But it’s important that your children don’t feel like what they’re getting themselves in to is anything that needs to be feared. With the right attitude, approach and preparation, their feelings about going to the dentist should be preparing them for a life-long partnership of healthy teeth and beautiful smiles.
Here are ten excellent preparation tips for your kid’s dentist visit.
Starting kids at a young age is going to make the process easier. If you get the kids in early with their visits to get their teeth checked, they’ll be familiar with the environment. That way, when any significant work is needed, it’s going to be easier for them to cope, and for you to manage their expectations if they find themselves in a familiar environment
When talking to your kids about what the dentist is like, avoid the kind of words that may load them with anxiety. Words like ‘drill’ or ‘hurt’ or ‘needle’ or ‘pain’. You’re also going to want to avoid telling them about any unpleasant experiences you’ve had in the past.
I ask some parents to have their kids tag along to their appointments. Through watching you go through the process without any stress or worry, they’ll see that there’s nothing for them to fret about, and they themselves will not be as apprehensive about what the experience holds for them.
A dental practice with experienced doctors in it will know the best way to deal with kids who have some degree of anxiety about them. If treatment needs to be undertaken on an anxious kid, our experience tells us that we should start small. For example, if the child has a pair of cavities in their teeth – one small and one large – then we start with the smaller one, so the child is in and out of the chair much quicker.
Maintaining trust is important when it comes to your kid’s dentist visit. We encourage parents to not do or say anything that’s going to scare the kids about coming to see us. It’s a necessary part of their health care, and having a dentist visit looming over them like a threat isn’t the way to develop a healthy relationship between dentist and young patient. A visit to the dentist is something they need to do; something that’s good for them. It’s not something to be used as a threat to ensure chores get done.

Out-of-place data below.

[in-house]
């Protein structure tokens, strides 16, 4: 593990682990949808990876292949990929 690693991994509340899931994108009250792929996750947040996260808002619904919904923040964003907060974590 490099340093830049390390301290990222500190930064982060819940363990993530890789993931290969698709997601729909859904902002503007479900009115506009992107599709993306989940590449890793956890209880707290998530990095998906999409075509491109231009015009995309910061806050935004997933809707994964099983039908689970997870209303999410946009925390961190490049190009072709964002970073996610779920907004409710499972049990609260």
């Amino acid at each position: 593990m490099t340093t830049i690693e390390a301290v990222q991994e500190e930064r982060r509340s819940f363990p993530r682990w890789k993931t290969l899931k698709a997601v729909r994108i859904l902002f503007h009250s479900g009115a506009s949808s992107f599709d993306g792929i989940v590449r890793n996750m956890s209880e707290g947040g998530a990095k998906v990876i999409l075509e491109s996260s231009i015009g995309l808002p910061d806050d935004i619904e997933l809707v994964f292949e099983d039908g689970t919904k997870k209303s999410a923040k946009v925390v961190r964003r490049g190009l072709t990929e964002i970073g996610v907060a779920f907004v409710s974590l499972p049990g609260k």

Before your first appointment, play ‘pretend’ with your kid to be both dentist and the patient. With a toothbrush, count their teeth, or hold up a mirror and show them what your dentist might do when checking their teeth. Even let them role-play by using a toothbrush to clean the teeth of a favourite toy. They’ll get familiar with the routine, and the real thing should be easier.
Kids will generally become anxious about visiting the dentist most of the time because of anxiety that’s been transmitted to them, either from you or from other kids in their circle. You can’t control what the kids say to each other in the playground, but you can do your best to project a positive image of the experience to them. You may not have had a great time getting your teeth seen to growing up, but that’s not necessarily how things are going to go for your kids. Practices, technology and techniques have all improved since you were young!
While it’s not a universal practice among dentists, using happy gas (otherwise known as nitrous oxide) is a fairly common way for dentists to keep the kids calm. Nitrous oxide is safe for use in children and there are no long-term side effects.
Ask around and see if your kid’s dentist has a TV installed in the ceiling for the patient to enjoy while we do our work. Some practices have Netflix as well, so the presence of this often leads to arguments between siblings about who wants to get on the chair first. As a bonus, we offer the reward of stickers at the end. Something about stickers always helps (they’re also available to well-behaved adults – upon request)
Your dentist is going to be more than happy to explain their best advice and guidance for you so that you can best prepare your kids for their first visit. Your kid’s dentist will have years of experience behind them and will have seen it all. All kids are different, so it’s best to know what you might expect.